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An overlook along the loop hike at Liberty Lake County Park allows a glimpse of the lake, marsh and hundreds of surrounding trees.

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Parting Shots: How the ‘witches’ saved Liberty Lake County Park
7/31/2013 11:30:16 AM

By Eleanor Limmer
Splash Guest Column

In the mid-1980s, residents of Liberty Lake began hearing rumors about logging trucks hauling logs from the park out through back roads to Idaho. My friend, Lisa Nania, called me saying she was greatly upset by what was happening to the park. While on a vision quest in the park, she had heard the trees "screaming" and the sounds of a logging operation. She knew I would understand, as I am a poet and fellow "tree hugger." 

We decided to ask three other women to join us in protesting what appeared to be a destruction of Liberty Lake County Park. These women were all deeply concerned with preserving the lake and the 4,000-acre park that feeds into it. We were a group of five women who privately called ourselves "The Liberty Lake Witches." We were good witches determined to protest to protect the park and lake.

Each of us was dedicated in our individual ways and brought our passions and talents to this cause. Sue Kahn was then director of the Liberty Lake Sewer District. Mary Vollmer was then president of the Liberty Lake Property Owners. These two women had much experience as environmentalist leaders. Lisa Nania was a sensitve, courageous woman who was talented in making media contacts. She and I were willing and able to speak out for what we clearly saw were mistaken public policies. Swanie Tyler was the eldest member. Swanie liked a conflict; she was of a generation of women who found it difficult to express their thoughts or feelings. She, however, could be depended on to be present and to stir up controversy in the community as she had lived near Liberty Lake most of her life and knew just about everyone who lived around the lake. 

We soon discovered the Spokane County Park Director, Sam Angove, was responsible for the decision to carry out a large logging operation involving building roads in the wilderness of the park and cutting down and hauling away trees through Idaho. He justified this operation by giving two improperly announced hearings in which he claimed the logging operations were necessary to preserve the park by cutting down diseased and dying trees. 

The Liberty Lake Witches in response soon demanded a public hearing to address park officials and to express our outrage at this subterfuge. We were outraged that park officials were destroying the park and threatening the lake. None of us bought the ruse that harvesting trees that were supposedly "diseased and dying" was protecting the park. 

We elicited the help of Stan Schultz, an attorney for the Sewer District and a friend of Sue Kahn. We were not familiar with all the laws and regulations but knew we had a right to speak out against a blatant threat to Liberty Lake Park and the lake. I sat next to Lisa and felt her fear when no legal voices came to our defense and supported us in our right to protest. We were intimidated and humiliated, but defended our right to speak out and the improper manner in which the logging had been instigated. 

It made no sense to allow park officials to run a logging operation just because the park director had a limited budget and wanted to pay for salaries and toilets he felt he needed. A shortfall in his budget was one of the explanations given for the logging - not a legitimate one in our eyes. Shultz, the attorney, who had professional ties to the county, did not speak in our defense during the meeting. We learned later Schultz visited Angove privately and warned him that his actions to log the park were not only unwise, but possibly illegal.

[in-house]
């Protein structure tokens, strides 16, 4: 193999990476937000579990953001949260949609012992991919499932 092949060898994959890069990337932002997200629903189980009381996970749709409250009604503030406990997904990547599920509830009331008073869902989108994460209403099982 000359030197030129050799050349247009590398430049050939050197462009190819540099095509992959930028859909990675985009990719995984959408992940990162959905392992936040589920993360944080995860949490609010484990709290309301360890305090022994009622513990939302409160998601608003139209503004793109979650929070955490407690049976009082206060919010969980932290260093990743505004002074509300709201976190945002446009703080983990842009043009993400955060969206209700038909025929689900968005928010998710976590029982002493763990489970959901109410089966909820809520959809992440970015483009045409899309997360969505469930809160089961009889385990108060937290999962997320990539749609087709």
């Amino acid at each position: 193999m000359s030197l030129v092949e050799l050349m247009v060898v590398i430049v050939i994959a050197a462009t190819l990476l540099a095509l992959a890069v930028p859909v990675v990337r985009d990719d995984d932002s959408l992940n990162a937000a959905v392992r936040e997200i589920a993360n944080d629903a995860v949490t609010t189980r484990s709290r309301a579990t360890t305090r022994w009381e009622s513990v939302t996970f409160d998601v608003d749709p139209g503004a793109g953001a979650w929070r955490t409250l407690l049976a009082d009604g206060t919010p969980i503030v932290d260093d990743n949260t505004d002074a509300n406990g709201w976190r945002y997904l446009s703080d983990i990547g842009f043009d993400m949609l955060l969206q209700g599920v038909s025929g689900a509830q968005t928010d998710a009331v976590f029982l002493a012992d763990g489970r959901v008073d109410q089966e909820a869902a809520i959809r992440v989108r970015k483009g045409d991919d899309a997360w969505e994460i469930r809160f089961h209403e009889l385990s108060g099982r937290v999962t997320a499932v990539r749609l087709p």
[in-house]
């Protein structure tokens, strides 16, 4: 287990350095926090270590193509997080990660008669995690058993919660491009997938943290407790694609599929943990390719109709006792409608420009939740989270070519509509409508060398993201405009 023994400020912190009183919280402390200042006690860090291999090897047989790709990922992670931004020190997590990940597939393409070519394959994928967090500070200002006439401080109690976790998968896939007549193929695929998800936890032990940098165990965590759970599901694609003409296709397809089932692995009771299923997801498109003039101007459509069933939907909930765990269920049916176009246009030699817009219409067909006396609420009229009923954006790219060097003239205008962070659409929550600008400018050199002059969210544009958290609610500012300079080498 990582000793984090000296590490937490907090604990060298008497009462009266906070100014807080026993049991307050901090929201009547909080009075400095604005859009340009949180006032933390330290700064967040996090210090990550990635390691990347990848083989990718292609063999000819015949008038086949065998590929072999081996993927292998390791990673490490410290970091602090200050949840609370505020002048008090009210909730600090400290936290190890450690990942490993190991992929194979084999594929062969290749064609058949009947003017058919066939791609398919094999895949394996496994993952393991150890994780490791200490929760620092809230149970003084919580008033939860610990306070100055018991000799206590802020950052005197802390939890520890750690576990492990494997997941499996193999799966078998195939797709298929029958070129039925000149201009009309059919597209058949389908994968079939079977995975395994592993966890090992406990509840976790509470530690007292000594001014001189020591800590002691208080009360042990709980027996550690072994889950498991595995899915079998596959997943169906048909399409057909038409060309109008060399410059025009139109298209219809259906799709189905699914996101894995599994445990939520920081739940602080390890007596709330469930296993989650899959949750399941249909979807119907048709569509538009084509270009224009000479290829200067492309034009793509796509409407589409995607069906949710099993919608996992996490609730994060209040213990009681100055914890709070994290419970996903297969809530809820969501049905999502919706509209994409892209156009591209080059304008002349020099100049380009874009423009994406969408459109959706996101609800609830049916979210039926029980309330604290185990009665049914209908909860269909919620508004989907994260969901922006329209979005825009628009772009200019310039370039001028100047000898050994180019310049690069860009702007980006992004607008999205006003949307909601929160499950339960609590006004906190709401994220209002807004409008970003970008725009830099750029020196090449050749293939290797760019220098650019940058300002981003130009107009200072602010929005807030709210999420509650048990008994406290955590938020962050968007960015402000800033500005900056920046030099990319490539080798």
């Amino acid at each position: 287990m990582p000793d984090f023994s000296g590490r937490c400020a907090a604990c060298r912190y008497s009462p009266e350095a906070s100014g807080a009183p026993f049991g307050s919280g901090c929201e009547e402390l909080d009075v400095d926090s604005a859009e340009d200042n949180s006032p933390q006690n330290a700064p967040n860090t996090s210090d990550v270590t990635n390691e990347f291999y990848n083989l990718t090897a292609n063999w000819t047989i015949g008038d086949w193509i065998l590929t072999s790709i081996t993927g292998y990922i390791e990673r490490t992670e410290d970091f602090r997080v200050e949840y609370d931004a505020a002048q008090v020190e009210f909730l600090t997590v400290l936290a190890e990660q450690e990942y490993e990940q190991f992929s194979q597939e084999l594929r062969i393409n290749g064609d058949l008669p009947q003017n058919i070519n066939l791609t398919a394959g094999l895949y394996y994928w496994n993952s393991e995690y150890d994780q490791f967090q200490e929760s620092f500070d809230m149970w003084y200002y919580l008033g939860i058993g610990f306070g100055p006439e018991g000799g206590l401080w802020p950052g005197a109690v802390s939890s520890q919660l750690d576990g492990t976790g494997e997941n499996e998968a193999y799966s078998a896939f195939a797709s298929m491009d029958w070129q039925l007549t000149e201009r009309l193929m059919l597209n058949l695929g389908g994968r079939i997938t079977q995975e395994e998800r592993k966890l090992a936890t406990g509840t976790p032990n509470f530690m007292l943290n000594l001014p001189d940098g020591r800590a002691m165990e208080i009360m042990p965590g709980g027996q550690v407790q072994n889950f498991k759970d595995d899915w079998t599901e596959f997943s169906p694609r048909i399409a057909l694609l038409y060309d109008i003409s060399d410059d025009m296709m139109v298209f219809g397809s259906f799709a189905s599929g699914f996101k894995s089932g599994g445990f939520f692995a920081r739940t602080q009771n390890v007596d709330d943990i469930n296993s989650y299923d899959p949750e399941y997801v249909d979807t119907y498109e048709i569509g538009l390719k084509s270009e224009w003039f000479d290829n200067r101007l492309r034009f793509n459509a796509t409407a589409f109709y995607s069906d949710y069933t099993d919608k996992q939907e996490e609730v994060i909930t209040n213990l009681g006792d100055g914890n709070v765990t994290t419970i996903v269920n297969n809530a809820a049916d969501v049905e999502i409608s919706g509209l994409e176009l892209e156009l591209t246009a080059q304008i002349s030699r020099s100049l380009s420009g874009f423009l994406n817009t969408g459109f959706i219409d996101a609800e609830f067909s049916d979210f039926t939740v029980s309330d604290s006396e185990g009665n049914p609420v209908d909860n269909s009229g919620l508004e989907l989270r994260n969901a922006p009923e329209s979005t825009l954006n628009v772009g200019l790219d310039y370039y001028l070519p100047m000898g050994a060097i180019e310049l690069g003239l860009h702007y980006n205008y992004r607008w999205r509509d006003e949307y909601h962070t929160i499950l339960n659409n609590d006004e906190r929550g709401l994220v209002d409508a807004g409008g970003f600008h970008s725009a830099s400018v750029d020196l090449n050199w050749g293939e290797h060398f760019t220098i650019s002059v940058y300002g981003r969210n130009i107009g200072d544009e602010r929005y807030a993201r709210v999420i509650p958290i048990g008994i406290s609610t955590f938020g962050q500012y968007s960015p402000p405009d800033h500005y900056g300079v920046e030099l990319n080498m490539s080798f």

We learned later there were park department employees who objected to the logging operation. Later, Lisa arranged for representatives for the Departments of Natural Resources, Wildlife and Ecology to visit the sites of the ongoing logging operations. Lisa promised these officials she could show them where there were run-offs into the lake from the logging roads. I went along to see what she had discovered, but silently prayed for help, because I could see these officials were unimpressed with what she showed them. 

Then something unexpected happened: the head of the "soil conservation," a park department employee, led these officials to an area within the lake watershed we did not know about. Here we found an impressive stormwater runoff directly into a major stream that fed the lake upon one of the logging roads leading to an area of the watershed that was soon scheduled to be logged. Shortly after this episode, this park employee recommended these 50 acres of the watershed not be logged. The other government agencies agreed and later required water-bars be made in the logging roads where the runoff occurred to prevent further harm to the lake. 

After the logging operation stopped, Mary Vollmer and Sue Kahn considered suing the park director after reviewing the receipts from the logging operations. They discovered there was little or no profit from the logging operation after the cost of constructing roads and the transportation of the logs to Idaho were considered. They decided a lawsuit was unnecessary since the logging operation had stopped after our protests. 

The Liberty Lake Witches saved Liberty Lake County Park and Liberty Lake from further destruction.

Eleanor Limmer is a longtime Liberty Lake resident. For more on Limmer, visit www.eleanorlimmer.com. To submit an opinion column to The Splash for future consideration, email editor@libertylakesplash.com.


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